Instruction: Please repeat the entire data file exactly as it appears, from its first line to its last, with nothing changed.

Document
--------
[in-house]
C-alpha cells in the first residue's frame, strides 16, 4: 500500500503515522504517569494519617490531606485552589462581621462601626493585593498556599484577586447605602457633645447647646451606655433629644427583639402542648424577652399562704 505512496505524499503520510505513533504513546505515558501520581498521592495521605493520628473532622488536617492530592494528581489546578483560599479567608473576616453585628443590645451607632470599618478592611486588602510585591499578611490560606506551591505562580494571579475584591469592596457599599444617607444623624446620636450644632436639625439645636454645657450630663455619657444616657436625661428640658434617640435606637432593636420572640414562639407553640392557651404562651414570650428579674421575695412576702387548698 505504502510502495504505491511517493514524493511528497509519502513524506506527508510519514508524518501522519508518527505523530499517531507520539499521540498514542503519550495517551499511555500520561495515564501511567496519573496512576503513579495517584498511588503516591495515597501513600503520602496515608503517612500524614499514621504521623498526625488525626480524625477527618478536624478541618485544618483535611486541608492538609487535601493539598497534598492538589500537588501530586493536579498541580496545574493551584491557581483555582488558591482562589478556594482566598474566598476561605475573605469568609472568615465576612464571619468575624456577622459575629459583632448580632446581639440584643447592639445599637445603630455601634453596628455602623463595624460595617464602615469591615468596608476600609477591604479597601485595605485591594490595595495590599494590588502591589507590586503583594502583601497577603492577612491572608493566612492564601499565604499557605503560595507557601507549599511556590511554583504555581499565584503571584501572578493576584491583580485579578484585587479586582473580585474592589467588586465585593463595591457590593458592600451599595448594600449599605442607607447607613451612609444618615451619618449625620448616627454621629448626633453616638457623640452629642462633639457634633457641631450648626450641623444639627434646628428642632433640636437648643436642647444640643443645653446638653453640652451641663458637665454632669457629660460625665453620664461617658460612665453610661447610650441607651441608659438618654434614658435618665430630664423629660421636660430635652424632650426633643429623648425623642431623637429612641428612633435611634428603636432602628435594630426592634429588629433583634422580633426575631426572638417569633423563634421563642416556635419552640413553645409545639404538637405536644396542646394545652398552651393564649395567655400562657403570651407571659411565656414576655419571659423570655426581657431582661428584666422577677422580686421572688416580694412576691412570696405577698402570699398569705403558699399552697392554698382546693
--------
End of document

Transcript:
[in-house]
C-alpha cells in the first residue's frame, strides 16, 4: 500500500503515522504517569494519617490531606485552589462581621462601626493585593498556599484577586447605602457633645447647646451606655433629644427583639402542648424577652399562704 505512496505524499503520510505513533504513546505515558501520581498521592495521605493520628473532622488536617492530592494528581489546578483560599479567608473576616453585628443590645451607632470599618478592611486588602510585591499578611490560606506551591505562580494571579475584591469592596457599599444617607444623624446620636450644632436639625439645636454645657450630663455619657444616657436625661428640658434617640435606637432593636420572640414562639407553640392557651404562651414570650428579674421575695412576702387548698 505504502510502495504505491511517493514524493511528497509519502513524506506527508510519514508524518501522519508518527505523530499517531507520539499521540498514542503519550495517551499511555500520561495515564501511567496519573496512576503513579495517584498511588503516591495515597501513600503520602496515608503517612500524614499514621504521623498526625488525626480524625477527618478536624478541618485544618483535611486541608492538609487535601493539598497534598492538589500537588501530586493536579498541580496545574493551584491557581483555582488558591482562589478556594482566598474566598476561605475573605469568609472568615465576612464571619468575624456577622459575629459583632448580632446581639440584643447592639445599637445603630455601634453596628455602623463595624460595617464602615469591615468596608476600609477591604479597601485595605485591594490595595495590599494590588502591589507590586503583594502583601497577603492577612491572608493566612492564601499565604499557605503560595507557601507549599511556590511554583504555581499565584503571584501572578493576584491583580485579578484585587479586582473580585474592589467588586465585593463595591457590593458592600451599595448594600449599605442607607447607613451612609444618615451619618449625620448616627454621629448626633453616638457623640452629642462633639457634633457641631450648626450641623444639627434646628428642632433640636437648643436642647444640643443645653446638653453640652451641663458637665454632669457629660460625665453620664461617658460612665453610661447610650441607651441608659438618654434614658435618665430630664423629660421636660430635652424632650426633643429623648425623642431623637429612641428612633435611634428603636432602628435594630426592634429588629433583634422580633426575631426572638417569633423563634421563642416556635419552640413553645409545639404538637405536644396542646394545652398552651393564649395567655400562657403570651407571659411565656414576655419571659423570655426581657431582661428584666422577677422580686421572688416580694412576691412570696405577698402570699398569705403558699399552697392554698382546693